Was the Windows Phone 7 launch a bust?

Thu, Nov 11, 2010


Windows Phone 7 was and is Microsoft’s last chance to catch up with the big boys that are Apple and Google in the smartphone race. A few years in the making, and sporting a brand new interface, Microsoft is throwing nearly a billion dollars worth of advertising behind Windows Phone 7 to help it hit the ground running.

So when do Windows Phone 7 handsets launch? Oh wait, what’s that? They already have? This past Monday?! Oh man, we must have missed the long lines and the inordinate buzz earlier this week. *takes off snarky jacket and puts away pipe*.

Seriously, though, early indications suggest that sales of Windows Phone 7 haven’t been all that impressive. Though Microsoft hasn’t released any sales figures just yet, The Street reports, citing a market research source, that only 40,000 Windows Phone 7 handsets were sold this past Monday.

The anemic sales number does not include the 89,000 Microsoft employees that will be given free Windows 7 phones.

Microsoft reps declined to comment. A T-Mobile spokeswoman did not offer a number of phones sold, but said Tuesday that the Win7 phone was “already receiving strong interest from our customers right out of the gate.”

To put things into perspective, Google bragged recently that they’re selling 200,000 Android handsets a day while Apple’s iPhone sales come in at nearly 270,000 units a day. Fair, Windows Phone 7 is brand new and is already entering a relatively mature market with established players. That challenging environment, however, is precisely why Microsoft’s smartphone success is up in the air.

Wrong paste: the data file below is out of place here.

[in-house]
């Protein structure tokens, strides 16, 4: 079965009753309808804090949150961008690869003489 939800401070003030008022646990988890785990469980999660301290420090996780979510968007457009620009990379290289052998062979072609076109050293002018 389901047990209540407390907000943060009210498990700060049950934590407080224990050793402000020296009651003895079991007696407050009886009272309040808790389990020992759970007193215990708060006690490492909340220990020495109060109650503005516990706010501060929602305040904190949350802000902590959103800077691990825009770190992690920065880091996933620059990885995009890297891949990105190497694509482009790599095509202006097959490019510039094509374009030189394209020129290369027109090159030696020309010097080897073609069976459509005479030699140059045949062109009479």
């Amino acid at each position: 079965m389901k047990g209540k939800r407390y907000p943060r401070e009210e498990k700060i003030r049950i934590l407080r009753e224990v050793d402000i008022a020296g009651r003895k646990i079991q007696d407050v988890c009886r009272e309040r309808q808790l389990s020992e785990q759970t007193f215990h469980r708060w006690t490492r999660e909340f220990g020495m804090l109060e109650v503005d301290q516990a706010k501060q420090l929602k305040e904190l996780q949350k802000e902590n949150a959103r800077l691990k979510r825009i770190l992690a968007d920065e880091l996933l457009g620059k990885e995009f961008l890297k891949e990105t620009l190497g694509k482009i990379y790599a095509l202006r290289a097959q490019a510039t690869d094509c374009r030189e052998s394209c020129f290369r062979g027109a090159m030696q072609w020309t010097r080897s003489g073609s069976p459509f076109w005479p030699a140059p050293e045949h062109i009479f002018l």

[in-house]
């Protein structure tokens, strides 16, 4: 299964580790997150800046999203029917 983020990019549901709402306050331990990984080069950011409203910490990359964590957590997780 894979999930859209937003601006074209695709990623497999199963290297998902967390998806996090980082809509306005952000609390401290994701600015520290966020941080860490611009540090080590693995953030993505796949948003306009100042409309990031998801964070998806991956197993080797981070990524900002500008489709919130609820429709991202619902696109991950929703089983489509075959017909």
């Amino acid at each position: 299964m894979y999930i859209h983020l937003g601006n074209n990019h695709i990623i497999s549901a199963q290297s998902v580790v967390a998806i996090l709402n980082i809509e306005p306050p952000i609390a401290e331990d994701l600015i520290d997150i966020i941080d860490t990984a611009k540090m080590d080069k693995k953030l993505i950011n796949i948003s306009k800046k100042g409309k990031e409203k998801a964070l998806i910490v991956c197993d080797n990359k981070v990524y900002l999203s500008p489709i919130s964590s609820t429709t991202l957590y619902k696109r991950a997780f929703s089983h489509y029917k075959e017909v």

Is it possible that Microsoft introduced too many Windows Phone 7 models and confused customers? Perhaps, but that doesn’t seem to have had any impact on impressive Android sales. The bottom line is that Windows Phone 7, even if it’s on par with Android, needs to be so far above and beyond Android and the iPhone if it really wants to make a dent in the marketplace. Sure Microsoft has tons of cash to devote to advertising and an assortment of other promotional activities, and sure, Microsoft can bleed money for a loooong time in the hopes that its investment will eventually pay off. But this ain’t the video game console market, and Microsoft’s efforts may very well prove to be too little too late. Windows Phone 7 is still a mystery to most folks who might even be inclined to wonder, “Microsoft is involved with smartphones these days?”

Okay okay, it’s too early to be predicting the demise of Windows Phone 7, but let’s just say we’re not overly optimistic. The upcoming holiday shopping season should be quite telling.

Oh, and one more thing. The iPhone will probably be hitting Verizon in early 2011.




1 Comments For This Post

  1. RM Says:

    The Windows Phone 7, overall, gives the impression of being a cheap knockoff of iPhone/Android – poor UI, apps not quite there, lack of any distinguishing features and a feeling that it won’t be there tomorrow.

    Maybe it will appeal to the Xbox community and that helps change the story for Microsoft.

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